The Synod of St. Timothy is not a homogenous group of people but rather a heterogenous group of people who have the same basic Catholic beliefs.

Their motto best sums it up:

Unity in essentials. Diversity in matters of doubt. Love in all things

Father Ambrose what is the Orthodox reaction to our new Pope?:slight_smile:

[quote=gelsbern]Good question, within the Synod, our bishops and presbyters are free to use whatever rite in their parish that best fulfills the needs of their congregation. The SST does have it’s own rite that is a mix between east and west, and when we are together we use that Rite, however, when functioning within their own parishes the bishops and presbyters have the authority to use that rite which best meets the spiritual needs of the people in their congregation. For some it’s the Eastern, for others its the Anglican, and yet for others it is the Latin Rite most notably the TLM, but others also use the Novus Ordo, but find some of the things disagreeable. So if the changes were made to the current Mass, our presbyters that desire to use it will adjust.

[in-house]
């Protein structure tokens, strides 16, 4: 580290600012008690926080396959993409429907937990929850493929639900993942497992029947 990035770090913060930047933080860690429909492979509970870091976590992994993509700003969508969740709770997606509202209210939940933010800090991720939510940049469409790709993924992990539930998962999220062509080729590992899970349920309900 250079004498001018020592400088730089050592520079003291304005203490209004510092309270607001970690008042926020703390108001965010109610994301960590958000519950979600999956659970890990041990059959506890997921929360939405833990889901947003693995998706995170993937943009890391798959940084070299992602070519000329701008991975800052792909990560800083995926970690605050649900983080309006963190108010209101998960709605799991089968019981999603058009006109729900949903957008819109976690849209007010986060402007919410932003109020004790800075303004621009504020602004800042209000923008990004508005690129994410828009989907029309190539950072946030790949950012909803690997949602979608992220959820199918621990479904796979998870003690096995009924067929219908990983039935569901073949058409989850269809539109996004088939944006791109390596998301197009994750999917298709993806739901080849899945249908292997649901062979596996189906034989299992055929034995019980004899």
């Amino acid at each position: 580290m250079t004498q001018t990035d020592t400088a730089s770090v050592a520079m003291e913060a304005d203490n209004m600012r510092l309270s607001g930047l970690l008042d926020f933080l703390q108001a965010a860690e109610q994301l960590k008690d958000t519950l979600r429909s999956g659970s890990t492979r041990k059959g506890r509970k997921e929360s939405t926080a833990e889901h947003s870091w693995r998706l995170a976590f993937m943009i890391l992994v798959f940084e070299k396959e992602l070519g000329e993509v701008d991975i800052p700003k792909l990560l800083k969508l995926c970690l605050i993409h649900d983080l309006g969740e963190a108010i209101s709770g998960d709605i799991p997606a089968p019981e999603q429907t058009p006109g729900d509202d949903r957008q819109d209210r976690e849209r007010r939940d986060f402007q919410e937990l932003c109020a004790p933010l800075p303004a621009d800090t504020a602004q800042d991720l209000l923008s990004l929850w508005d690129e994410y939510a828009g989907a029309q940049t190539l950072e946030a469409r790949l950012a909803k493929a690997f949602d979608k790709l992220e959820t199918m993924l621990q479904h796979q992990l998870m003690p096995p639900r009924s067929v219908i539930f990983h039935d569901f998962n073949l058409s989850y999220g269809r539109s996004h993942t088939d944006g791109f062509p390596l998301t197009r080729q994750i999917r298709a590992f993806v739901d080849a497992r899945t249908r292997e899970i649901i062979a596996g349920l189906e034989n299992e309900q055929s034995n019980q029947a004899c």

The Synod of St. Timothy is not a homogenous group of people but rather a heterogenous group of people who have the same basic Catholic beliefs.

Their motto best sums it up:

Unity in essentials. Diversity in matters of doubt. Love in all things
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I guess my question boils down to this: If you’re not united with the Catholic Church, why are you concerned with being united in liturgy?

You said:

I hope it’s just the priest who has to face east, he is after all the one that is offering the sacrifice on our behalf. This idea of “co-celebration” with priest and congregation needs to end

.

And I’m scratching my head and thinking …so OK, go ahead and make it end…